Here's something to consider...
Not eating sugar is a struggle because you haven't really decided to not eat sugar.
Stick with me here, and I'll explain.
(And please note—I'm talking about giving up sugar here, but this applies to any behavior you want to change.)
Now, to be clear: You may have made the decision that you ought to not eat sugar.
But on a core level, that decision as to whether or not you will eat sugar is still up for discussion.
For example, imagine...
There you are in the work break room, looking at a box of donuts a coworker brought.
And because the decision to not eat one hasn't really been made, you find yourself re-examining wether or not you should eat one. You find yourself looking at a donut, and asking yourself, "Am I going to eat this donut or not?"
The decision to not eat that donut hasn't really been made.
So it's a struggle to decide.
And after enough of that exhausting struggle, you've worn out your willpower, and find yourself eating a donut after all.
Flipping the switch
What you need is that experience when an internal "switch" flips, and when the decision is made, once and for all.
What does it mean for a decision to be truly made?
If you talk with a lot of people who've given up smoking, you'll find that, for a certain percentage of them, at one point simply decided that they were done smoking—and they never smoked again.
There was a moment where they decided—through and through—that they were finished smoking. They'd had their last cigarette. It was done.
And because they made a complete, congruent decision, it changed everything.
As one former smoker said, "before I made that decision, my cravings would show up, I'd struggle with them for a while, and then I'd be lighting a cigarette before I knew it.
"But after that moment of decision, it was like a switch had flipped. I still felt the cravings, but they had no impact on me. I knew I was done smoking. And the cravings have gotten weaker as time has gone on. I still sometimes feel cravings to smoke, but it's not up for discussion. I'm not smoking."
I suggest to you that if you are going to make a change—like a decision to avoid sugar, or change some other behavior—you need to make a complete decision in which the internal switch flips.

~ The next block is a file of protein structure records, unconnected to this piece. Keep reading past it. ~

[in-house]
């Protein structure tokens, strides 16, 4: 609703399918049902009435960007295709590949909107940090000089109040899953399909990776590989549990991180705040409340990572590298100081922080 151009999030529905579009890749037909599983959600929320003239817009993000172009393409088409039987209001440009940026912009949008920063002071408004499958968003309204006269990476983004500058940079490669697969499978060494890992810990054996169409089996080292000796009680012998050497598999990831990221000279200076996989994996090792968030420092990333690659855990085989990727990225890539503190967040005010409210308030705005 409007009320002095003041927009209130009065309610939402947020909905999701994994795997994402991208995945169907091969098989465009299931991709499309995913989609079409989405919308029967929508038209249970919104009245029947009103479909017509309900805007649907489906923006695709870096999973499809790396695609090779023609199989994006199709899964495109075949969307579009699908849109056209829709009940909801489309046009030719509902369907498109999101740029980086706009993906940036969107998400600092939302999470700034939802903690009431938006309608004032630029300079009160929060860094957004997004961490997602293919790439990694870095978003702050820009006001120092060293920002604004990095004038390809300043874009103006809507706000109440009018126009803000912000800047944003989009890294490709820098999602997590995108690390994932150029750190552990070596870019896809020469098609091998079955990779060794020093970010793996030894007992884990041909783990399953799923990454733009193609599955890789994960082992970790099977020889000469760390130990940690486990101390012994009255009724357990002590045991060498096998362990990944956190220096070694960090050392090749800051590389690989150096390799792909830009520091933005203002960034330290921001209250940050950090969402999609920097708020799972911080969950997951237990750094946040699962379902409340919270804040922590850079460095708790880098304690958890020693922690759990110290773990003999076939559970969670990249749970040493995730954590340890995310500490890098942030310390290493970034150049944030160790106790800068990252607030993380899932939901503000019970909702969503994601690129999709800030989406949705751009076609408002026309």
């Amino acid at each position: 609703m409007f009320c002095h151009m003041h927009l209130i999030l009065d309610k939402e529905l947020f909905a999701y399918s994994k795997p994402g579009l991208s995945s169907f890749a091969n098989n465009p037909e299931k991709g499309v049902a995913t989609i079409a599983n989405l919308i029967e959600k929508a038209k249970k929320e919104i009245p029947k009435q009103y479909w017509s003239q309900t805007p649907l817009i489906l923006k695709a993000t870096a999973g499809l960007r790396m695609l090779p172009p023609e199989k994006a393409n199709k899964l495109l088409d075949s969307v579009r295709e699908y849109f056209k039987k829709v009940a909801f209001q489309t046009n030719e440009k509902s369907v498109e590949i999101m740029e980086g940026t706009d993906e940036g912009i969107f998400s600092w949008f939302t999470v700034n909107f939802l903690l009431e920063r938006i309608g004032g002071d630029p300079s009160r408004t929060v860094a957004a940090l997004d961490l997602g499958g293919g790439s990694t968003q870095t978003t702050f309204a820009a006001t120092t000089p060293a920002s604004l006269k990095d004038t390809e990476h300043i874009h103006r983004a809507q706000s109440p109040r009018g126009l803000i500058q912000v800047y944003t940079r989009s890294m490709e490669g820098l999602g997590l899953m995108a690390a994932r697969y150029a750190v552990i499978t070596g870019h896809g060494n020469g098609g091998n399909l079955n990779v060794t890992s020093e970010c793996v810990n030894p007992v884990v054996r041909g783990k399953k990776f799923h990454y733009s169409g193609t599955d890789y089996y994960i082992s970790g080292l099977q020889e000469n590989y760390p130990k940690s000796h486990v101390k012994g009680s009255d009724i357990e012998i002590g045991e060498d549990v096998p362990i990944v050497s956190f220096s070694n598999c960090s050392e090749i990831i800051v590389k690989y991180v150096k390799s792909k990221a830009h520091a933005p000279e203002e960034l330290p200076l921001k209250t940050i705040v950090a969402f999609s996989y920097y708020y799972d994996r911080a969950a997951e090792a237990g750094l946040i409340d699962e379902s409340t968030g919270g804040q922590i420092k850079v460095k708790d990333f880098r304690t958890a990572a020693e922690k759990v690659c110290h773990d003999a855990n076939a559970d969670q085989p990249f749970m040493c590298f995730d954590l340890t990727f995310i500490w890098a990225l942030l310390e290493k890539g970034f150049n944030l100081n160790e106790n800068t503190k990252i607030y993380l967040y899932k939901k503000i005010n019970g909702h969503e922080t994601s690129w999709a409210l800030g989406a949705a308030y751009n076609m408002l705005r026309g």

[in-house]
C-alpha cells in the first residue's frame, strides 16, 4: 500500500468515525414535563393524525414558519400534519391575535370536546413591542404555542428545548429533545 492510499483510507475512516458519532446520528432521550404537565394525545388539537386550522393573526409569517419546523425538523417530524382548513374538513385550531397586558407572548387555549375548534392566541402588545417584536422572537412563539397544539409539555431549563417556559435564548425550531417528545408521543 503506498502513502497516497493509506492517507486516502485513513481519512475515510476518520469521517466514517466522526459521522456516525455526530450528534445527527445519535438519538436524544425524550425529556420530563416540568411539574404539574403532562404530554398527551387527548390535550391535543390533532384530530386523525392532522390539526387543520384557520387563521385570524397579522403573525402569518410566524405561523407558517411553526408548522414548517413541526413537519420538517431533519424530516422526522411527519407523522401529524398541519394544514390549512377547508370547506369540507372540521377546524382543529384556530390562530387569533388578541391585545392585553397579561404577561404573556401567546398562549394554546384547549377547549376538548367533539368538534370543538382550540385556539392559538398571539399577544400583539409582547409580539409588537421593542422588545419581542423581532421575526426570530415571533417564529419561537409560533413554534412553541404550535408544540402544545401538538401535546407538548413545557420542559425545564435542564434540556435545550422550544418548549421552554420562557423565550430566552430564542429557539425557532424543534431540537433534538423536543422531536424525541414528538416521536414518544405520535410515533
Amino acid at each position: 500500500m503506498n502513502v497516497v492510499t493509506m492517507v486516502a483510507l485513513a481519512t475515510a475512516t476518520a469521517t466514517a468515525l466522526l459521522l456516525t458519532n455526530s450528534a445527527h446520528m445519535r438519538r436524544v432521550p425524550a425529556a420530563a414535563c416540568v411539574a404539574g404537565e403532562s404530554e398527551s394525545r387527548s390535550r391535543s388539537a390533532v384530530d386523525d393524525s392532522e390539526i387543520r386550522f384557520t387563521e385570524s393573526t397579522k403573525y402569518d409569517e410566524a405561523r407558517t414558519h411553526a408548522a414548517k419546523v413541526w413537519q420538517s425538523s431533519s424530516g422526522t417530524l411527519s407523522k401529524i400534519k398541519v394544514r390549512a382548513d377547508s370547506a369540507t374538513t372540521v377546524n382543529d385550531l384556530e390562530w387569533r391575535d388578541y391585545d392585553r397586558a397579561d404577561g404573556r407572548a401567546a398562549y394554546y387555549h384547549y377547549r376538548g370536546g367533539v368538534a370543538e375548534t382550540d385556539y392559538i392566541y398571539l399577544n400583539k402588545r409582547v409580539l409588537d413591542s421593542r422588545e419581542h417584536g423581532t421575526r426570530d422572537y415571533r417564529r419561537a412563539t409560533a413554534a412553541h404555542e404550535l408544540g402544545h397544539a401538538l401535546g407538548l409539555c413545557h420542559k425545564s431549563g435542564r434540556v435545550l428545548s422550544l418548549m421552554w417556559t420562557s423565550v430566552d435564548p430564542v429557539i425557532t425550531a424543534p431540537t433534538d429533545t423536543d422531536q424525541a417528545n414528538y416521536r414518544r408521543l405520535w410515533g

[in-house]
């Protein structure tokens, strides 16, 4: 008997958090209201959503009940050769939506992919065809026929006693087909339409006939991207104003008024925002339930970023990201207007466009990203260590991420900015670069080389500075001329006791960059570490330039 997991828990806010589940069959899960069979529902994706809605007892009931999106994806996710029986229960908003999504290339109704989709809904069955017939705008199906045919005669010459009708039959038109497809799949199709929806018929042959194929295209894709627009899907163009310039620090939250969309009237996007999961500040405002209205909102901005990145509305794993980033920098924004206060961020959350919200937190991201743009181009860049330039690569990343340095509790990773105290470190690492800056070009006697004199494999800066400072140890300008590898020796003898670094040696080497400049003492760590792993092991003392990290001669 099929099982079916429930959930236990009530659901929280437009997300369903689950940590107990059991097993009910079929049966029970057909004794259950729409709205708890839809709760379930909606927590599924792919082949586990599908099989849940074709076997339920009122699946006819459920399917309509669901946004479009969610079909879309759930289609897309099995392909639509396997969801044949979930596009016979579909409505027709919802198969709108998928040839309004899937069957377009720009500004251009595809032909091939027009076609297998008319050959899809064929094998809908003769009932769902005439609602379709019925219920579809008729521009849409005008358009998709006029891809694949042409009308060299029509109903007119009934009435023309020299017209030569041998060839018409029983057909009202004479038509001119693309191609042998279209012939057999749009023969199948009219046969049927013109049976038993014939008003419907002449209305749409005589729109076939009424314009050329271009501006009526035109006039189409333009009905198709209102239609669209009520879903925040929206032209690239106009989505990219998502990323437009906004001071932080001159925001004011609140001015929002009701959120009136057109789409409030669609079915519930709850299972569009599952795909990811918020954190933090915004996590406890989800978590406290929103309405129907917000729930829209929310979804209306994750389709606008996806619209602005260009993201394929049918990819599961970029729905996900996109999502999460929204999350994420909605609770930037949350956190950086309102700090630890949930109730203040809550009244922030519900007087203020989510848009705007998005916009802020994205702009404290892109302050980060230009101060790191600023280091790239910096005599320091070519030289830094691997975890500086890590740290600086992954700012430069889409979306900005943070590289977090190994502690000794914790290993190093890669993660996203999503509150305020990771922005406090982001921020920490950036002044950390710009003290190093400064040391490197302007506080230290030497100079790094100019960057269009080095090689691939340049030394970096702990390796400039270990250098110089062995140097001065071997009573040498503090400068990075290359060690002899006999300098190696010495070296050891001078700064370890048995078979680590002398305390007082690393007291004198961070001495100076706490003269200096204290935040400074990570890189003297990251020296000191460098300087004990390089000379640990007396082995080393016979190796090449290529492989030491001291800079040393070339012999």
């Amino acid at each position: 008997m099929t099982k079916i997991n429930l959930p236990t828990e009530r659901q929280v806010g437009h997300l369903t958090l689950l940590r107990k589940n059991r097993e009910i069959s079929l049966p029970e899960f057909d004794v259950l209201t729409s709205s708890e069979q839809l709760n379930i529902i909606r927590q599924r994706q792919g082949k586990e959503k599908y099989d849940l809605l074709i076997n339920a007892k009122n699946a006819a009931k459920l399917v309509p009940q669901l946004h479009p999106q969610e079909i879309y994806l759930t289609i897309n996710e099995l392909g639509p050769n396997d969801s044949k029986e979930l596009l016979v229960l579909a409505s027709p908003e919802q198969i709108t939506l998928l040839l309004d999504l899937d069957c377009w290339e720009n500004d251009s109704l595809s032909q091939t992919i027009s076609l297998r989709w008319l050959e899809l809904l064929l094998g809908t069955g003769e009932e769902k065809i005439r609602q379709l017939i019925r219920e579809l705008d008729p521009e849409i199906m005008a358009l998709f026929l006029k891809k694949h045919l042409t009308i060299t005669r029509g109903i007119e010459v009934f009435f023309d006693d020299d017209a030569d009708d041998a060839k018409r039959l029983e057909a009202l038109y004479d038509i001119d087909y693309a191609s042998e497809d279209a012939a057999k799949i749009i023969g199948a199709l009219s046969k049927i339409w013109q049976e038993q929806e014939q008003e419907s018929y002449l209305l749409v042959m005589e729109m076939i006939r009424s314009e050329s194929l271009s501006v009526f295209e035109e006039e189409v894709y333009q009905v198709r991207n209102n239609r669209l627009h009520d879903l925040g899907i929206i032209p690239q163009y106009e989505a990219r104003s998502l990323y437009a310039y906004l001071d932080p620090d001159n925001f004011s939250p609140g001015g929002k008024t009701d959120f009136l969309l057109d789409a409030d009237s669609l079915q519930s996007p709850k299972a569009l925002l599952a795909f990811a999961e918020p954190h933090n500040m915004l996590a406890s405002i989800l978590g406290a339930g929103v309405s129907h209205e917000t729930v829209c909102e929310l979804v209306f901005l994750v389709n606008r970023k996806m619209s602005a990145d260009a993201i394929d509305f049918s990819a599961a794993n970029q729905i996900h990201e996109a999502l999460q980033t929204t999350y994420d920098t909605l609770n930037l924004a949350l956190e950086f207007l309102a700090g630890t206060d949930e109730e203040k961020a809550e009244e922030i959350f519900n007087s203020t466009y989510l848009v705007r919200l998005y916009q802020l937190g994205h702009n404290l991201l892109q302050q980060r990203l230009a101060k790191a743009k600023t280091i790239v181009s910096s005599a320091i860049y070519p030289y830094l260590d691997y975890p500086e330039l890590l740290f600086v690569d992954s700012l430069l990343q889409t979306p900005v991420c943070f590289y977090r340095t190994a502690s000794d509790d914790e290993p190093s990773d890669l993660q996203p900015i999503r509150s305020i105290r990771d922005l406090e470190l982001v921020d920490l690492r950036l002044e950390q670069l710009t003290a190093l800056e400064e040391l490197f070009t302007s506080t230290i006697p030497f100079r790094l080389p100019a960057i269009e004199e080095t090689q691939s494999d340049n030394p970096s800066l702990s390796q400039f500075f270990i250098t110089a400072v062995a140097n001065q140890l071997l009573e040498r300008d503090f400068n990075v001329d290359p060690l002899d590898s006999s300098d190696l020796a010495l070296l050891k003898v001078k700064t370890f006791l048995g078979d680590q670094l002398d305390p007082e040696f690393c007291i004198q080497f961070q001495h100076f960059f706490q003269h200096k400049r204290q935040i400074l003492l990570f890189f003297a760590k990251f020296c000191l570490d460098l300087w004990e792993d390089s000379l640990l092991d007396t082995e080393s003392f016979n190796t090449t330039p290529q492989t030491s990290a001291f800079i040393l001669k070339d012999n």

Otherwise, you'll be caught in a world where you're "re-deciding" every time you have a craving, whether or not you will give in to it.
And as I said, you'll eventually get worn out, and the sugar will win again.
You actually know what I mean
You actually are familiar with that kind of "switch flipped" decision—just maybe not around you behavior with food.
Think about a time you moved to a new home, or took on a new job. After you've moved, you're don't re-examine your decision to move, every morning of your life.
After you've settled in at a new job, you don't struggle each morning to "re-decide" if you are going to work that day.
Most of the time, you made the decision...and once that decision was made, it was made.
But we keep getting entangled with sugar because we don't really decide that we are done with it. So we keep re-deciding—usually when we are at our weakest, and most needy.
So the sugar keeps winning.
It is possible to not eat sugar and be at peace
If you've really made the decision that you are done with sugar, it is possible to look at that box of donuts, notice any craving you might have for them, and to to then go about your day, happy and at peace—even without eating one.
But...you can't make yourself make that decision.
You can't make that decision by willpower alone.
You can't fake it till you make it.
And that's a real problem.
The truth is, I've spent most of my career trying to figure out how to help people get to the point of making that decision, fully, so it's not up for discussion anymore.
And I think I've found the way.
Over the next few posts, I'm going to talk about the unexpected solutions I've found to that problem—with an eye to helping you develop an "internal emotional alignment," so that you can take the best actions for you...and happily and easily take care of your body and have a vital, passionate life.